This prospective observational study was conducted after obtaining approval from the Institutional Review board of our institute. One hundred and twenty adult patients were included who had given written informed consent. These patients were ASA I or II, between 18-70 yrs of age, were undergoing elective oncosurgery procedure under general anaesthesia requiring endotracheal intubation. Patinets were excluded if they refused consent, were pregnant, had potential difficult mask ventilation and /or anticipated difficult intubation or had pathology in neck, upper respiratory tract and upper alimentary tract. A detailed routine pre-anaesthetic check-up was performed and routine laboratory investigations were done. The patients were randomly divided in four groups of 30 each per laryngoscope blade. Group 1: Macintosh Group Group 2: McCoy's Group Group 3 Miller Group and Group 4: TrueView Group. : included 30 patients. In the operating room, patients' medical history was again confirmed in brief before subjecting the patient to anaesthesia. Demographic data such as age, sex and weight of the patient was noted. Pulse oximeter, electrocardiograph, capnography and automated non-invasive blood pressure were used for monitoring. Airway assessment was done clinically using Samsung and Young's modification of the Mallampati classification for oropharyngeal view. The patient was asked to assume sitting position, open the mouth maximally, and protrude the tongue but not to phonate. Visibility of the oral and pharyngeal structures was then classified by an observer sitting at the same level as the patient. Class I: Soft palate,fauces,uvula,pillars visible Class II: Soft palate,fauces,portion of uvula visible Class III: Soft palate,base of uvula visible Class IV : Only hard palate visible A Doughnut-shaped pillow and hard sponge square pillow, totalling about 7 cm in height, was placed under the head of the patient. The patient was preoxygenated with 100% oxygen for three minutes. Anaesthesia was then induced with 1-3 mg/kg of Propofol or thiopentone sodium 5 mg/kg, fentanyl 2 µg/kg. Feasibility of ventilation with a face mask was checked prior to injection of non-depolarising muscle relaxant. After ventilation was confirmed a vecuronium was administered and the patient was ventilated with isoflurane 0.5-1% in a 50:50 mixture of O2 and N2O for 3 minutes then ventilated for 1 minute with 100% O2. Then laryngoscopy and tracheal intubation accomplished with the selected laryngoscope blade. The laryngoscopy and intubation were carried out by a single anaesthesiologist who had trained with all laryngoscope blades till he had obtained sufficient familiarity all four laryngoscope blades. We studied following aspects during tracheal intubation. Visualization of laryngeal inlet: This was graded using Cormack Lehane Grades: Grade 1: complete glottis visible Grade 2: anterior glottis not seen Grade 3: epiglottis seen but not glottis Grade 4: epiglottis not seen Ease of intubation: This was graded as follows: Grade 1: Intubation easy Grade 2: Intubation requiring an increased anterior lifting force and assistance to pull the right corner of the mouth upwards to increase space Grade 3: Intubation requiring multiple attempts and a curved stylet Grade 4: Failure to intubate with the assigned laryngoscope Number of attempts: We noted the number of attempts needed for intubation with that particular blade in each patient. Requirement of external laryngeal manipulation: Classified as Grade 1: No requirement of external laryngeal manipulations and Grade 2: Requirement of external laryngeal manipulation. Statistical analysis: Demographic data, Mallampatti Classification and other variables were compared using the Chi Square test. A p value of > 0.05 was taken to assume statistical significance.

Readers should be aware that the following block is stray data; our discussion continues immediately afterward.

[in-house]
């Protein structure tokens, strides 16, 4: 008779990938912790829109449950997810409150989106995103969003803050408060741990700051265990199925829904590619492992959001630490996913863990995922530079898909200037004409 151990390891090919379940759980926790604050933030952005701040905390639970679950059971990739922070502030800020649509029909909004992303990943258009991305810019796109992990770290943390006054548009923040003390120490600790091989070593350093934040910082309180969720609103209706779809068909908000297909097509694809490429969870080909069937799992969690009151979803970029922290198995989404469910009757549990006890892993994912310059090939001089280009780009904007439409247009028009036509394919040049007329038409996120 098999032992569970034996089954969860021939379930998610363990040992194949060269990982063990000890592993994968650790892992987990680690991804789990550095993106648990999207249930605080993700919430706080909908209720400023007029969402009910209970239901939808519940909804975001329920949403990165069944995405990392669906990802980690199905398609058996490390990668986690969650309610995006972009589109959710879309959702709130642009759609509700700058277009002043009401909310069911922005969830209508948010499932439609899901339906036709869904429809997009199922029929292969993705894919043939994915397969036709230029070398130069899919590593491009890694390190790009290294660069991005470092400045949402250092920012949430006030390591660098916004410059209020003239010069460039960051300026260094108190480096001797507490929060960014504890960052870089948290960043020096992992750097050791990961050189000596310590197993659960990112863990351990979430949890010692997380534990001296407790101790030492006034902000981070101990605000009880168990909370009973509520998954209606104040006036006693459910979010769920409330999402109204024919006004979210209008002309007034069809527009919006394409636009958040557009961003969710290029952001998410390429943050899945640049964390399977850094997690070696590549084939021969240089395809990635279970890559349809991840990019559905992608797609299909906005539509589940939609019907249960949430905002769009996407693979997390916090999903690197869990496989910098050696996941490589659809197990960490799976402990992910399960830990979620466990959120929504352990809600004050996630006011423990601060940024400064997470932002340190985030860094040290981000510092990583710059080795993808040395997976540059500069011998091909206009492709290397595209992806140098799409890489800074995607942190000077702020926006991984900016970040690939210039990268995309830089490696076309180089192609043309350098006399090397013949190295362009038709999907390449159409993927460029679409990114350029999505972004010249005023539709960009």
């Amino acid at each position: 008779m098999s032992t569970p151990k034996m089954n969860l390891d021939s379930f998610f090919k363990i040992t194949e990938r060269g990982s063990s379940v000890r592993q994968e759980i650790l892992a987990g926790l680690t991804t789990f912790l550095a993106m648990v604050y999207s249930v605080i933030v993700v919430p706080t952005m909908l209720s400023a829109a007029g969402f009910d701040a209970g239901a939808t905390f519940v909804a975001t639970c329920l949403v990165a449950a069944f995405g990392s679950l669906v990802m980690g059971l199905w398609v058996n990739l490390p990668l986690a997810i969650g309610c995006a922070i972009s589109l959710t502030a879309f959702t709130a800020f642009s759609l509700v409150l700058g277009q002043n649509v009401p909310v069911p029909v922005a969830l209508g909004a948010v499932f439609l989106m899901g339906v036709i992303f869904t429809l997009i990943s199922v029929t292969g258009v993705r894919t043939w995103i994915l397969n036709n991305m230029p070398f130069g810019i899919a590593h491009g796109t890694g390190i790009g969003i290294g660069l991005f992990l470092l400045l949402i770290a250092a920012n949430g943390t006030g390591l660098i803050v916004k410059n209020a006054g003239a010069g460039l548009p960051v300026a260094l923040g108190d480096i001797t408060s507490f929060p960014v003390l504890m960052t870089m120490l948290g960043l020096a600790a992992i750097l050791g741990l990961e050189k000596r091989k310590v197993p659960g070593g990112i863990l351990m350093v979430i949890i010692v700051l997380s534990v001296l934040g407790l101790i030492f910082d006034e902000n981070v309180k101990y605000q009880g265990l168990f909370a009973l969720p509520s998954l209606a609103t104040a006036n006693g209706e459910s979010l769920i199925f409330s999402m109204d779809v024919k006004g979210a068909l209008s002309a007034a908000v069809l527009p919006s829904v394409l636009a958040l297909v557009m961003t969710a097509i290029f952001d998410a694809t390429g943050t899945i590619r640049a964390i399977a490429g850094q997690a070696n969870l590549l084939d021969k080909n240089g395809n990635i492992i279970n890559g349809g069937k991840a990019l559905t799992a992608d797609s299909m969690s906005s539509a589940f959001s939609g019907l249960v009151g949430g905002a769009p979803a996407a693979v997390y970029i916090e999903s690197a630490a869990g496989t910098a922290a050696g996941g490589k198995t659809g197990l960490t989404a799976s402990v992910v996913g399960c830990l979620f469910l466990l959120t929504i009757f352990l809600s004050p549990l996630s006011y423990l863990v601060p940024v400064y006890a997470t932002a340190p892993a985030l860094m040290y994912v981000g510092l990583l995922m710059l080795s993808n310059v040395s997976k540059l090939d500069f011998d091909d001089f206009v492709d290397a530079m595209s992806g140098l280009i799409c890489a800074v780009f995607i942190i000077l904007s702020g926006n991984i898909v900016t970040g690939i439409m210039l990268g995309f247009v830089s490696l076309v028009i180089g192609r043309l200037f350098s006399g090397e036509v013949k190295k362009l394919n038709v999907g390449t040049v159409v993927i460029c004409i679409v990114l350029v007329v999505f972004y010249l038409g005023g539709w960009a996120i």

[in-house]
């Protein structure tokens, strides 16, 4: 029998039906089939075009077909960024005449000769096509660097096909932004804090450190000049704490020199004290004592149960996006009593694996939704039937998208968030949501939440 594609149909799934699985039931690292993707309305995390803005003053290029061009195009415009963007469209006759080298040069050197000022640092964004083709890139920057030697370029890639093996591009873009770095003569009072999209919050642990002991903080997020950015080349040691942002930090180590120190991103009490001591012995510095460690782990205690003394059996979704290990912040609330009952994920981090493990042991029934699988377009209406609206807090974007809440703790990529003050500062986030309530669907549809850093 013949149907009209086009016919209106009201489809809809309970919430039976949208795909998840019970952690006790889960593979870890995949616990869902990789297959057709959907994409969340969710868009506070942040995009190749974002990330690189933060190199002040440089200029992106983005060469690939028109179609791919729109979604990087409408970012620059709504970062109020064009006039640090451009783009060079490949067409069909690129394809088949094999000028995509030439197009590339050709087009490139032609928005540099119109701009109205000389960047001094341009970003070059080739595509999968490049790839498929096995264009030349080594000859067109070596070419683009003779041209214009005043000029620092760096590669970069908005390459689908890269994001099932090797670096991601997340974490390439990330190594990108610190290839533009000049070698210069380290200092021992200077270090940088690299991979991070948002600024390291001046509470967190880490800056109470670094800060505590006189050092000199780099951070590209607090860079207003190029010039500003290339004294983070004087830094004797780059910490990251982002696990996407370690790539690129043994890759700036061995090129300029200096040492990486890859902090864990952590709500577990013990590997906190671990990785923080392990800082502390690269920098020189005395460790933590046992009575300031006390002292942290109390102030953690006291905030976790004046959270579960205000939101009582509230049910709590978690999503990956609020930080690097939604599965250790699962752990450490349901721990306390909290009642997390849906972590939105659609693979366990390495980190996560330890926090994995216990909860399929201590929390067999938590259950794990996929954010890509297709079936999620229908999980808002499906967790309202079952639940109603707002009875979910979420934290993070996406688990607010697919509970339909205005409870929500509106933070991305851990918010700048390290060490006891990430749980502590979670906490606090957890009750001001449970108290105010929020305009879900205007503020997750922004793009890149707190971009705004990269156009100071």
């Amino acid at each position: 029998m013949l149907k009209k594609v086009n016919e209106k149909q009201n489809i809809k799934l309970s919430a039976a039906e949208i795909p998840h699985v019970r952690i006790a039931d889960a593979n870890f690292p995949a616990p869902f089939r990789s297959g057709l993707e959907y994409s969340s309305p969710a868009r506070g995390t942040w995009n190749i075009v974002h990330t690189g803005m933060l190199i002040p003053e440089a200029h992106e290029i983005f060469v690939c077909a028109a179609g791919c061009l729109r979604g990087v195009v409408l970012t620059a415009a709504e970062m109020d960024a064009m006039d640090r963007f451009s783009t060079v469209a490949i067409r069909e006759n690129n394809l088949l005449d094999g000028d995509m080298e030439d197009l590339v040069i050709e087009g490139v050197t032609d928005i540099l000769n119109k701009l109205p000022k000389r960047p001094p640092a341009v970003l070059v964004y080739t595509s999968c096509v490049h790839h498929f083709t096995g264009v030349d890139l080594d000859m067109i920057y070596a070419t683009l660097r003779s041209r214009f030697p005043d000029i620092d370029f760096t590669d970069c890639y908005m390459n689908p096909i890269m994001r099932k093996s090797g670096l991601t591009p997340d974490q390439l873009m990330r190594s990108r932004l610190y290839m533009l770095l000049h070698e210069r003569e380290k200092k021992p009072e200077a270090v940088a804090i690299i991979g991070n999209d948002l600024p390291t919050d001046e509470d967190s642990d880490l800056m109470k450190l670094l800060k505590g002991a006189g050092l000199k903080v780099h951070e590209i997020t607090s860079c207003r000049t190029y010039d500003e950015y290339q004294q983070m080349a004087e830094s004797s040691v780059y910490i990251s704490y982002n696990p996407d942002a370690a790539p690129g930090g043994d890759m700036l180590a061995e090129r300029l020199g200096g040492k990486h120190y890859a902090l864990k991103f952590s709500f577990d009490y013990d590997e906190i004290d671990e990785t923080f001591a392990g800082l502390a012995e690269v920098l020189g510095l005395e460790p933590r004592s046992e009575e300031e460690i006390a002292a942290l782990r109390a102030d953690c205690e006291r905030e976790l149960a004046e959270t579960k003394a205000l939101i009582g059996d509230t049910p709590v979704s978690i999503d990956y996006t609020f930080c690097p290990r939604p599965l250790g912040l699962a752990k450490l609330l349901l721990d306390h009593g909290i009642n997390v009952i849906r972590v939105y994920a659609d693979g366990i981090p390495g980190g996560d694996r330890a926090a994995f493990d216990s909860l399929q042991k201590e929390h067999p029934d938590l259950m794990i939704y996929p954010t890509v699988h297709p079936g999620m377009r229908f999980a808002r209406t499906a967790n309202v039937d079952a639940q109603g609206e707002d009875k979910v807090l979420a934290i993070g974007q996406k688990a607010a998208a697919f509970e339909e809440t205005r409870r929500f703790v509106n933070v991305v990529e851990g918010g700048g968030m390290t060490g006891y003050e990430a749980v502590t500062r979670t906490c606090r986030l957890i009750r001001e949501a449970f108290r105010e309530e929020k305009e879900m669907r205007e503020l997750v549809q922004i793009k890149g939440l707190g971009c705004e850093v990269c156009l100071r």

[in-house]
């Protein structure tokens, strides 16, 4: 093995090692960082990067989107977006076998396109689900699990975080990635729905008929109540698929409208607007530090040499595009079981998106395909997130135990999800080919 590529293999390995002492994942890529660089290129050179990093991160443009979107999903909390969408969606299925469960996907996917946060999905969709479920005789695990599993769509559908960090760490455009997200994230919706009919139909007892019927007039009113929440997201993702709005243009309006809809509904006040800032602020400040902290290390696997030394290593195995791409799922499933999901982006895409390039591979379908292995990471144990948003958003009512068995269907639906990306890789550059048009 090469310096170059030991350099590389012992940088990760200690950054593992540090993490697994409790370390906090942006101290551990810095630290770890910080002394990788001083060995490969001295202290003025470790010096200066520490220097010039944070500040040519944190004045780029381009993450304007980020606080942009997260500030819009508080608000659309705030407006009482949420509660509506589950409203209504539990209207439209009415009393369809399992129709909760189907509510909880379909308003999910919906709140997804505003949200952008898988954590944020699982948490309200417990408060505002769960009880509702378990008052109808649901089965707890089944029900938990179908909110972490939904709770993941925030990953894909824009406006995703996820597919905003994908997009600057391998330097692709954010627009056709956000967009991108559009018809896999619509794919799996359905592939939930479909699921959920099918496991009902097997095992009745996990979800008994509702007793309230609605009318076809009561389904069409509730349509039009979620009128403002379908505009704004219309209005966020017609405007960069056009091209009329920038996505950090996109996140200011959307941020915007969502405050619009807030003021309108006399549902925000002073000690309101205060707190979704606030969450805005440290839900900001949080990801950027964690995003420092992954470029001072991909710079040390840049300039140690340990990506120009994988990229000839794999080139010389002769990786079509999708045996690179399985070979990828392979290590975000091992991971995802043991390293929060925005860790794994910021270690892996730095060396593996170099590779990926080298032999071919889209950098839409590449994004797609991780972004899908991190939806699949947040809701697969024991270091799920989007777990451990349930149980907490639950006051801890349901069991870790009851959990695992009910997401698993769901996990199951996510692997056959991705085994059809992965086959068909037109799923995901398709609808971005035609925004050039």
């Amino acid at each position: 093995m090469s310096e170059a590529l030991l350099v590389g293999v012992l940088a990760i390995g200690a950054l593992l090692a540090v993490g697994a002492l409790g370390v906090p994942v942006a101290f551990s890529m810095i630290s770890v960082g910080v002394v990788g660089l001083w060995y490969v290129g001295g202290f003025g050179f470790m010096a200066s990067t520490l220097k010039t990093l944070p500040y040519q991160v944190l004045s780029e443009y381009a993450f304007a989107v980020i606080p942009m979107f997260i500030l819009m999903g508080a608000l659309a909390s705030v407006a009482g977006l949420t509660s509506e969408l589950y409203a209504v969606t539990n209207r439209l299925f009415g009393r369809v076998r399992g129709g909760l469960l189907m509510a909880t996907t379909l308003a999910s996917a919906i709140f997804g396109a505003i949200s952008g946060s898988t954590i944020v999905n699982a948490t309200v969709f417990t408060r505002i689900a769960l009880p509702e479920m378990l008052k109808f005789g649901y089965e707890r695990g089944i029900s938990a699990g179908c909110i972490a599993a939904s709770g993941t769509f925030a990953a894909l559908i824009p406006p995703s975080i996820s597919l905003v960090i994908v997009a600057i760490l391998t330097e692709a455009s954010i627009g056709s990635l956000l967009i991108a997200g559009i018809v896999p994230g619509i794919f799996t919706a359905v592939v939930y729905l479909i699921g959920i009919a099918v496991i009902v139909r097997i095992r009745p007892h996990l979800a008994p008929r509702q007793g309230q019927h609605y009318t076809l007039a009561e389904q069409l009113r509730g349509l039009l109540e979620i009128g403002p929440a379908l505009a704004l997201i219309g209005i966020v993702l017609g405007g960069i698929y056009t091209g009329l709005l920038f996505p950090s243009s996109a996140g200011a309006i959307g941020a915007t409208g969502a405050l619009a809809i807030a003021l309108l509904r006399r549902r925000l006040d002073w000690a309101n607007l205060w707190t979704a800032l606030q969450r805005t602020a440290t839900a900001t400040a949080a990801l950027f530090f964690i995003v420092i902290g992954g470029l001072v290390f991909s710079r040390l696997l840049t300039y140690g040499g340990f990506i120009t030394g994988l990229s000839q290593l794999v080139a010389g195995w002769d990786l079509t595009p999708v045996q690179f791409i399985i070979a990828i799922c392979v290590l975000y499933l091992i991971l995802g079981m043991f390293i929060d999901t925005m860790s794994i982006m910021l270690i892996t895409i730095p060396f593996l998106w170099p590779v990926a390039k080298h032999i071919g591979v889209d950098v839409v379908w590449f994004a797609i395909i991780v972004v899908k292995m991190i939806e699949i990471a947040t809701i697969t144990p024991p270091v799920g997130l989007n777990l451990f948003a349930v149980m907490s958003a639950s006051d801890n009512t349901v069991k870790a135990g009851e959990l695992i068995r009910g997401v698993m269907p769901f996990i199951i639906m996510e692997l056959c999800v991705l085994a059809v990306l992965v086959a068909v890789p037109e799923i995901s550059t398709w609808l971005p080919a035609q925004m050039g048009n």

Enrollment

120 patients

Sex

All

Ages

18 to 70 years old

Volunteers

No Healthy Volunteers

Inclusion criteria

  • Patients in the age group of 18-70 yrs
  • Patients with ASA grade I and II
  • Undergoing surgery under general anaesthesia requiring endotracheal intubation.

Exclusion criteria

  • Patient's refusal for consent for study.
  • Patients less than 18 years and more than 70years of age.
  • Pregnant patients
  • Patients with difficult mask ventilation and /or anticipated difficult intubation
  • Patients with pathology in neck, upper respiratory tract and upper alimentary tract.

Trial design

120 participants in 4 patient groups

Macintosh
Active Comparator group
Description:
Laryngoscopy performed with Macintosh Laryngoscope
Treatment:
Device: Macintosh Laryngoscope blade
McCoy
Active Comparator group
Description:
Laryngoscopy performed with MacCoy Laryngoscope
Treatment:
Device: MacCoy
Miller
Active Comparator group
Description:
Laryngoscopy performed with Miller Laryngoscope
Treatment:
Device: Miller
TrueView
Active Comparator group
Description:
Laryngoscopy performed with TrueView Laryngoscope
Treatment:
Device: TrueView

Trial contacts and locations

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Data sourced from clinicaltrials.gov